For the data block of N x M pixels, a variance of M pieces of the pixel data (representing luminance) is calculated for each line. When the variances of the image data on a specific point and its nearby image area are calculated, the line having the largest variance is in the best in-focus state since the image obtained in the best in-focus state is the clearest.

Accordingly, the in-focus line detecting unit can be realized as desired bydesigning a circuit for calculating an N number of variances and comparing them. After the in-focus line is detected, the image data of the remaining(N-1) lines (out-of-focus lines) are replaced with the image data of the in-focus line by the out-of-focus line replacing unit 33, and the resultant image data is output.

As described above, in the image reader using the first image processing circuit and an image reading method for the circuit, the out-of-focus image data is replaced with the in-focus image data. Accordingly, the resolution of the image in the slow scan direction is relatively deteriorated, but the image data has less blur on the whole.

In some types of image data, an excellent image is obtained without replacing the image data sampled for one period with the in-focus image data. Accordingly, the image processing circuit may be arranged so as to designate a mode for the replacement of the image data or a mode for nonreplacement.

An image processing circuit (second image processing circuit) shown in FIG.5 will be described. FIG. 5 is a block diagram showing the second image processing circuit based on blur correction.

The second image processing circuit of FIG. 5 is made up of a buffer memory31 for storing input image signals in the form of image data every line, a mode controller 34 for outputting an instruction to specify a plurality oflines corresponding to one period on the basis of vibration/position information, an in-focus line detecting unit 32 for calculating variances of the image data of specific lines every line and detecting the line having the largest variance, an out-of-focus line blur correcting unit 36 for correcting the blur of other lines (out-of-focus lines) by the detected image data, and a blur correction filter 35 for storing the quantities of the out-of-focus of the respective lines within one period when these lines are set to the in-focus lines from other lines, in the form of a table.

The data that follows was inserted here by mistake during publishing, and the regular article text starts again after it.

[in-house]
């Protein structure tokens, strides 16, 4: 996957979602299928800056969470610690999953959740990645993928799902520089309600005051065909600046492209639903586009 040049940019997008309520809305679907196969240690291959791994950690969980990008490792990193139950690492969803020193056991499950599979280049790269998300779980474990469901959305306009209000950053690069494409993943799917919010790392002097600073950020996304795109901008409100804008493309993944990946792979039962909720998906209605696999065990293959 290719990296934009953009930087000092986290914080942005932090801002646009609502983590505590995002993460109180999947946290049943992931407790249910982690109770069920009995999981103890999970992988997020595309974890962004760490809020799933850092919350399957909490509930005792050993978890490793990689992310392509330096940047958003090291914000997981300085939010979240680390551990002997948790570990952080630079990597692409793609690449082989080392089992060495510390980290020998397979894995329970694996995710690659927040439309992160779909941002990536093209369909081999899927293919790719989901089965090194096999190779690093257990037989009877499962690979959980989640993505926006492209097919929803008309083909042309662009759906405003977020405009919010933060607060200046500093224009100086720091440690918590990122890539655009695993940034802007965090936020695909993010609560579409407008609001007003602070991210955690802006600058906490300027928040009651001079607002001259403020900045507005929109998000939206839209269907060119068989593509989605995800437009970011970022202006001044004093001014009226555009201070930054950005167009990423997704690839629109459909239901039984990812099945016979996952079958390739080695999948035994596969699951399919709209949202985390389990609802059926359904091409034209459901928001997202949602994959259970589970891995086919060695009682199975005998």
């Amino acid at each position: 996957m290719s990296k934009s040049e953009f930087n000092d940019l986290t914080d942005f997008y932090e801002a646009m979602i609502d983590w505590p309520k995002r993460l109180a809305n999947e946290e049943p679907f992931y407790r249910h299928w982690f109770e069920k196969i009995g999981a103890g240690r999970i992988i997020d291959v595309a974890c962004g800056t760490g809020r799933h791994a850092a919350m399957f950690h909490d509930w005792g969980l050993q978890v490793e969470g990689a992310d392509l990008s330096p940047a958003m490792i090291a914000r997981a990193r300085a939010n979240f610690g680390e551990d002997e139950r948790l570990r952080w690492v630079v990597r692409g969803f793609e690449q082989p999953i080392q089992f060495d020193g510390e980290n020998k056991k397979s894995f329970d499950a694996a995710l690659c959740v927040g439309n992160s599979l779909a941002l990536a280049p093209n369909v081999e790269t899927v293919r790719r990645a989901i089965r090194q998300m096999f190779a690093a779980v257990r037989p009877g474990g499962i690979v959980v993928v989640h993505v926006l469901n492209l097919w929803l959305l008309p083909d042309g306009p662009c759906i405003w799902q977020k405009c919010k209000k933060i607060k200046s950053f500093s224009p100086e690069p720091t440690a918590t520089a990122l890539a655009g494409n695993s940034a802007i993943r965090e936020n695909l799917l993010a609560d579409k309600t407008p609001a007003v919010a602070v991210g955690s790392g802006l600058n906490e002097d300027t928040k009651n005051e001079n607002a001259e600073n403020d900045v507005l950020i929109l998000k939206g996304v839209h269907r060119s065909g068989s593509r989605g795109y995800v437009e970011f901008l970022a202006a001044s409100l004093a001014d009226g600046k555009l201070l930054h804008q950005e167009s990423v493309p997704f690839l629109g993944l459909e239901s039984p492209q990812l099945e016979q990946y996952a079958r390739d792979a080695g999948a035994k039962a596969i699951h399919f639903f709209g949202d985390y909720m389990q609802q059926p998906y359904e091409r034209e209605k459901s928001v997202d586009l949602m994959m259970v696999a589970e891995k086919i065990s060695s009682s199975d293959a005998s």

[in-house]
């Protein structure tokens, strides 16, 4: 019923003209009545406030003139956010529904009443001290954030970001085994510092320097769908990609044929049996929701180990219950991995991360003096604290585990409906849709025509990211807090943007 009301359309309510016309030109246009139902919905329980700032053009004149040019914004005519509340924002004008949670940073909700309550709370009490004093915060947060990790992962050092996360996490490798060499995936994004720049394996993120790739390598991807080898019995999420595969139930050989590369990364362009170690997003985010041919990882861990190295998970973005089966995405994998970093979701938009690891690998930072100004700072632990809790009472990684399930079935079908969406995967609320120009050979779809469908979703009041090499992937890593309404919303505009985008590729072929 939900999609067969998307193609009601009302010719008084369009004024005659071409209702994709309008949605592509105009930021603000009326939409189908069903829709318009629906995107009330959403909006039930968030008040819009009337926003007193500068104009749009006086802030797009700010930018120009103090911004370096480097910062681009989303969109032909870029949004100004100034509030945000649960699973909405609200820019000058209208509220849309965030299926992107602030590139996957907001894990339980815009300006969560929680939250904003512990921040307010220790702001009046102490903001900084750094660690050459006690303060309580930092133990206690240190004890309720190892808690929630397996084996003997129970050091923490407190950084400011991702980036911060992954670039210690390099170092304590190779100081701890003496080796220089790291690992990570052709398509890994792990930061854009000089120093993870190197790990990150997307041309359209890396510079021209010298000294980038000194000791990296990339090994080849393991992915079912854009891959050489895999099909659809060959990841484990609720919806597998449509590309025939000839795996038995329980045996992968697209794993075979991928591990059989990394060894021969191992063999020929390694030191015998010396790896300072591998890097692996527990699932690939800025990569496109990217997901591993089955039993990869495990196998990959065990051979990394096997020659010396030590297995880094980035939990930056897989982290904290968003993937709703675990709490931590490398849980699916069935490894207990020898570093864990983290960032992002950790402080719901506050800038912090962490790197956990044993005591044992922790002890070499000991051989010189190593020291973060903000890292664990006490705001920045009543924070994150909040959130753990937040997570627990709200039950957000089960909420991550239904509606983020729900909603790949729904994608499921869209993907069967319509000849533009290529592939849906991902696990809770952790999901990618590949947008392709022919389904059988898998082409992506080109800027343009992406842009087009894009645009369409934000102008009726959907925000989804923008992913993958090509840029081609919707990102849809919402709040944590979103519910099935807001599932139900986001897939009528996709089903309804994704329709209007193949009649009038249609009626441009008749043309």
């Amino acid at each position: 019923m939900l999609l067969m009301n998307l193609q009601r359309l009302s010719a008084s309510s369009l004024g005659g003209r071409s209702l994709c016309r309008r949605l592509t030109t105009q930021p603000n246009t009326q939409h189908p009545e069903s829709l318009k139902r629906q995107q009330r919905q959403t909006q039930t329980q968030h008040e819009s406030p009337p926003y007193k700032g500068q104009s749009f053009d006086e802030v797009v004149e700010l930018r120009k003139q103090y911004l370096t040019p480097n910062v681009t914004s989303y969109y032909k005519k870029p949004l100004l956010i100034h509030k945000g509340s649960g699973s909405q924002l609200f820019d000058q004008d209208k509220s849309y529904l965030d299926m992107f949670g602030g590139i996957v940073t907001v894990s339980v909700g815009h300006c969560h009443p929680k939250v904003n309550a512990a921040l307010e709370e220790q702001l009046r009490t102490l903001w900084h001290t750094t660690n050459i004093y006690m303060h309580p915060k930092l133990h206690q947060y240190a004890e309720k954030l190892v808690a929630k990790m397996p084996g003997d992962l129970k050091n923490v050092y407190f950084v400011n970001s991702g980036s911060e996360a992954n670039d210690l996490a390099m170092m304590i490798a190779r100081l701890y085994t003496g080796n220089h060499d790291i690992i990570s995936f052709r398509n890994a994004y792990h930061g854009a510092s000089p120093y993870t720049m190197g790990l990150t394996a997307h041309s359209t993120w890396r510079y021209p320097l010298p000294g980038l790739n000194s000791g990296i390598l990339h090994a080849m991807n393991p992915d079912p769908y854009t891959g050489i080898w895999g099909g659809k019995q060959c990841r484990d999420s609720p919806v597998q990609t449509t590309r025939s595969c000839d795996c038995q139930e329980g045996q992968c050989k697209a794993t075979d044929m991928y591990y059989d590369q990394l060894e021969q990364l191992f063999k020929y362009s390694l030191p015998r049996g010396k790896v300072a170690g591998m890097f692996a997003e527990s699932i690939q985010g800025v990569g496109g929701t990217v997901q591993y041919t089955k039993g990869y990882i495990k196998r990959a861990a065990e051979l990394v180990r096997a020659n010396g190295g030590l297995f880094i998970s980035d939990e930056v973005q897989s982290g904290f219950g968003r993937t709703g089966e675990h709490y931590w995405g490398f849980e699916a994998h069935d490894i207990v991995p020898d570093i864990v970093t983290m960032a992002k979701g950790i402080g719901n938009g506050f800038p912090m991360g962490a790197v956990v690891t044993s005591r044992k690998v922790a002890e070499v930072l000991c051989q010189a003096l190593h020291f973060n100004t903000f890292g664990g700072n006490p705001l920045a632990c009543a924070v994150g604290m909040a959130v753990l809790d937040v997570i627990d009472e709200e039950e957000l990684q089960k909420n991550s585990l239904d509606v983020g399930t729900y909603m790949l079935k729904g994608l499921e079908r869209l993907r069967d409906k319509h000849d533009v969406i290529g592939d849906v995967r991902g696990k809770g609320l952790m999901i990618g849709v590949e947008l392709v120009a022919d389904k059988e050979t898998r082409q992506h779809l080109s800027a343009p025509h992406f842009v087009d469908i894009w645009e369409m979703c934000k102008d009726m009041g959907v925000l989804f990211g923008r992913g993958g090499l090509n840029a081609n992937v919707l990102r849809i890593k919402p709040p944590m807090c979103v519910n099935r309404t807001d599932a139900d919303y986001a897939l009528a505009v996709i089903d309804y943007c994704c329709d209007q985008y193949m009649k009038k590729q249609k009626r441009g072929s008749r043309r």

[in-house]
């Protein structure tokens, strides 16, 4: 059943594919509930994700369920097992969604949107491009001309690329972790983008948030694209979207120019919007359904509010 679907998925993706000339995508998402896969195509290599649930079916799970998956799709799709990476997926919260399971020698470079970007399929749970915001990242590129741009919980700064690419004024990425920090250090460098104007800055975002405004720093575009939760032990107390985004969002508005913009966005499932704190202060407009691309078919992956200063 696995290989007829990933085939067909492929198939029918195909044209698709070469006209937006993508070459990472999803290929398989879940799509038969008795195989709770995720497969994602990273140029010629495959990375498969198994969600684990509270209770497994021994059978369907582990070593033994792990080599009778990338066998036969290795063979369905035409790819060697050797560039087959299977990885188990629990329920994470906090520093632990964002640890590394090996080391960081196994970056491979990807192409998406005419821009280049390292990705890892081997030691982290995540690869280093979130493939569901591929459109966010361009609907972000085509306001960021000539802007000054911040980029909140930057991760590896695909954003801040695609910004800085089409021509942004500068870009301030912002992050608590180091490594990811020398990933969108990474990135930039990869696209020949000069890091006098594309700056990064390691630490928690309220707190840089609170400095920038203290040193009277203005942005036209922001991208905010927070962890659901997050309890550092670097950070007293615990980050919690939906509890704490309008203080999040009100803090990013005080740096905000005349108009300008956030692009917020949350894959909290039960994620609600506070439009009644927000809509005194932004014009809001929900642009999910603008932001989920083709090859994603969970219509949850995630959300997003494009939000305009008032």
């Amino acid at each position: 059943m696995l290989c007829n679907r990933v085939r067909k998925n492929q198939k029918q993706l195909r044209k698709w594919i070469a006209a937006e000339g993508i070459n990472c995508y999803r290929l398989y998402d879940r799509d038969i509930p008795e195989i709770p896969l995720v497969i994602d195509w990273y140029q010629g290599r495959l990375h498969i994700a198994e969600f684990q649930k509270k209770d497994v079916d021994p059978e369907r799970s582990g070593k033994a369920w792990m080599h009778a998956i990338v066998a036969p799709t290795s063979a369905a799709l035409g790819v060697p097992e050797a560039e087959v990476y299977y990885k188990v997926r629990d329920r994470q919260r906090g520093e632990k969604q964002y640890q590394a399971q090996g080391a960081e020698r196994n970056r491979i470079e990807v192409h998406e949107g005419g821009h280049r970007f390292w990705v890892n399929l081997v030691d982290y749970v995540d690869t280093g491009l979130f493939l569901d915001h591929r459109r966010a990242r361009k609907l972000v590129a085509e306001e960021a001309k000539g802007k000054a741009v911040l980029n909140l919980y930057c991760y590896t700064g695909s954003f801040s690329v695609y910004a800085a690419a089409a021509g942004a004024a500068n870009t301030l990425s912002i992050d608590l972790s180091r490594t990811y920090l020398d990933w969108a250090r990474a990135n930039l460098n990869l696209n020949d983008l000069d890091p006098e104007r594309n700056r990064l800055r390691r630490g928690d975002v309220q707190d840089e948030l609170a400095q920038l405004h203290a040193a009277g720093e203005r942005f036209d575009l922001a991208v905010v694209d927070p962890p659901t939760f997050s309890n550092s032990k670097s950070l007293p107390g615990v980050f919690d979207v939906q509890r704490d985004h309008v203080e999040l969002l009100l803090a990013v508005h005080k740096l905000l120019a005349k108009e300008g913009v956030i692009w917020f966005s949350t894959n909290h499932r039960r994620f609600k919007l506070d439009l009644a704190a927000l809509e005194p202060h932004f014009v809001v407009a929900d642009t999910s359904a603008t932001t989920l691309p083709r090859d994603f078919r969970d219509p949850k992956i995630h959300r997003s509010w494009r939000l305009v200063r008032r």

The difference of the second image processing circuit from the first image processing circuit shown in FIG. 4 resides in that the out-of-focus line blur correcting unit 36 and the blur correction filter 35 are used in lieuof the out-of-focus line replacing unit 33.

To be more specific, the blur correction filter 35 previously stores the displacements of other lines than a reference line from the reference lineon the basis of the optical distance between an original document and the image read unit. When the in-focus line detecting unit 32 detects the in-focus line, the information on the in-focus line is transferred to the mode controller 34. The blur correction filter 35 receives information indicative of which line of those specified lines is the in-focus line, and uses the in-focus line as the reference line and reads out the blur quantities of the remaining lines, and outputs the blur quantities to the out-of-focus line blur correcting unit 36.

The out-of-focus line blur correcting unit 36 receives an instruction (range specifying instruction) for specifying a plurality of lines for oneperiod from the mode controller 34, receives information on the in-focus line within that range from the in-focus line detecting unit 32, reads theamount of the image data within the range specified by the range specifyinginstruction from the buffer memory 31, uses the in-focus line as the reference line and reads out the blur quantities of the remaining lines, corrects the image data of other lines than the reference line by the blurquantities, and outputs the resultant image data as output image data.

To be more specific, the in-focus line is detected as in the first image processing circuit. After the in-focus line is detected, the out-of-focus quantities of the remaining lines of (N-1) can be known on the basis of the vibration/position information. The data from the blur correction filter 35 previously prepared on the basis of the out-of-focus quantities,are selectively applied to the lines of (N-1) by the out-of-focus line blurcorrecting unit 36, whereby obtaining the blur-corrected output image signals.

As described above, in the image reader using the second image processing circuit and an image reading method for the circuit, the image data of theout-of-focus lines are corrected by the blur quantities that are previouslystored in the blur correction filter 35 using the image data of the in-focus line as a reference. The resultant image data is free from blur, with an excellent resolution in the slow scan direction.

Next, an image processing circuit (third image processing circuit) shown inFIG. 6 will be described. FIG. 6 is a block diagram showing the third imageprocessing circuit based on the blur correction, which uses a periodic variation control circuit.

The third image processing circuit is constructed on the basis of the second image processing circuit of FIG. 5. The third image processing circuit contains a periodic variation control circuit 38 for controlling aperiodic varying mechanism 37 in accordance with information from the in-focus line detecting unit 32.